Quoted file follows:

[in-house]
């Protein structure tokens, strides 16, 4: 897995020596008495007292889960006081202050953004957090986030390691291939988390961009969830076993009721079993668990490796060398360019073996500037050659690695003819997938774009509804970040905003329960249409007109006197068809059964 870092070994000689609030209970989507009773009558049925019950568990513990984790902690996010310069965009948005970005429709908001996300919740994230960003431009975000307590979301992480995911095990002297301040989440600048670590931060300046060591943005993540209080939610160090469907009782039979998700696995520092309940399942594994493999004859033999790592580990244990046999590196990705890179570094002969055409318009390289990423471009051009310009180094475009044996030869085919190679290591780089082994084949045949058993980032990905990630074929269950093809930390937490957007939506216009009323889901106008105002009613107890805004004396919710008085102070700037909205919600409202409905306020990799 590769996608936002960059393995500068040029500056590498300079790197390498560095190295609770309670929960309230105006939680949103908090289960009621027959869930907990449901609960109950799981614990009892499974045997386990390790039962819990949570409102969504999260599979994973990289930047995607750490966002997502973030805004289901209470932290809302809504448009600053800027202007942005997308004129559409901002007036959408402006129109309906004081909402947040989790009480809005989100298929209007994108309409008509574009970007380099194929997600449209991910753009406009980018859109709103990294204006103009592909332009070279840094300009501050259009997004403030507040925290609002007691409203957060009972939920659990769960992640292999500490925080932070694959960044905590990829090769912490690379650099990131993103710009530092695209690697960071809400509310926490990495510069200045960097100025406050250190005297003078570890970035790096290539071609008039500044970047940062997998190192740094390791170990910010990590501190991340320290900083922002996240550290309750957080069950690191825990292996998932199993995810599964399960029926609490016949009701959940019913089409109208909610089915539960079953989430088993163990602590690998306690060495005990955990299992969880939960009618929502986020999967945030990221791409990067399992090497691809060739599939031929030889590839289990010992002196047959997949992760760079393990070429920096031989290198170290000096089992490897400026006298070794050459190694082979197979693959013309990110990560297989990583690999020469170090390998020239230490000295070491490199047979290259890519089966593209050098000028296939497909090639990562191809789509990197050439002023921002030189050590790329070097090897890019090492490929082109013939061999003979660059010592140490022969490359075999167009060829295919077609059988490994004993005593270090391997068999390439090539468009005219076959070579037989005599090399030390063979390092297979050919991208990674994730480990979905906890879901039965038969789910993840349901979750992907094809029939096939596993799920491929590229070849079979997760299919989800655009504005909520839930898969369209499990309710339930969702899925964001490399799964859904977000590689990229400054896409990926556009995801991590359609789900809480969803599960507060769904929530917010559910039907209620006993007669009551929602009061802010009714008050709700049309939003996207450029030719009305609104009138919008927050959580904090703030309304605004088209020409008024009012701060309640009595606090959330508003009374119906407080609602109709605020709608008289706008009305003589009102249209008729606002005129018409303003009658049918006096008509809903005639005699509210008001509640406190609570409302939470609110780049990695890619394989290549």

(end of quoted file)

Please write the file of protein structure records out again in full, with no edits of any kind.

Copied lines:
[in-house]
């Protein structure tokens, strides 16, 4: 897995020596008495007292889960006081202050953004957090986030390691291939988390961009969830076993009721079993668990490796060398360019073996500037050659690695003819997938774009509804970040905003329960249409007109006197068809059964 870092070994000689609030209970989507009773009558049925019950568990513990984790902690996010310069965009948005970005429709908001996300919740994230960003431009975000307590979301992480995911095990002297301040989440600048670590931060300046060591943005993540209080939610160090469907009782039979998700696995520092309940399942594994493999004859033999790592580990244990046999590196990705890179570094002969055409318009390289990423471009051009310009180094475009044996030869085919190679290591780089082994084949045949058993980032990905990630074929269950093809930390937490957007939506216009009323889901106008105002009613107890805004004396919710008085102070700037909205919600409202409905306020990799 590769996608936002960059393995500068040029500056590498300079790197390498560095190295609770309670929960309230105006939680949103908090289960009621027959869930907990449901609960109950799981614990009892499974045997386990390790039962819990949570409102969504999260599979994973990289930047995607750490966002997502973030805004289901209470932290809302809504448009600053800027202007942005997308004129559409901002007036959408402006129109309906004081909402947040989790009480809005989100298929209007994108309409008509574009970007380099194929997600449209991910753009406009980018859109709103990294204006103009592909332009070279840094300009501050259009997004403030507040925290609002007691409203957060009972939920659990769960992640292999500490925080932070694959960044905590990829090769912490690379650099990131993103710009530092695209690697960071809400509310926490990495510069200045960097100025406050250190005297003078570890970035790096290539071609008039500044970047940062997998190192740094390791170990910010990590501190991340320290900083922002996240550290309750957080069950690191825990292996998932199993995810599964399960029926609490016949009701959940019913089409109208909610089915539960079953989430088993163990602590690998306690060495005990955990299992969880939960009618929502986020999967945030990221791409990067399992090497691809060739599939031929030889590839289990010992002196047959997949992760760079393990070429920096031989290198170290000096089992490897400026006298070794050459190694082979197979693959013309990110990560297989990583690999020469170090390998020239230490000295070491490199047979290259890519089966593209050098000028296939497909090639990562191809789509990197050439002023921002030189050590790329070097090897890019090492490929082109013939061999003979660059010592140490022969490359075999167009060829295919077609059988490994004993005593270090391997068999390439090539468009005219076959070579037989005599090399030390063979390092297979050919991208990674994730480990979905906890879901039965038969789910993840349901979750992907094809029939096939596993799920491929590229070849079979997760299919989800655009504005909520839930898969369209499990309710339930969702899925964001490399799964859904977000590689990229400054896409990926556009995801991590359609789900809480969803599960507060769904929530917010559910039907209620006993007669009551929602009061802010009714008050709700049309939003996207450029030719009305609104009138919008927050959580904090703030309304605004088209020409008024009012701060309640009595606090959330508003009374119906407080609602109709605020709608008289706008009305003589009102249209008729606002005129018409303003009658049918006096008509809903005639005699509210008001509640406190609570409302939470609110780049990695890619394989290549």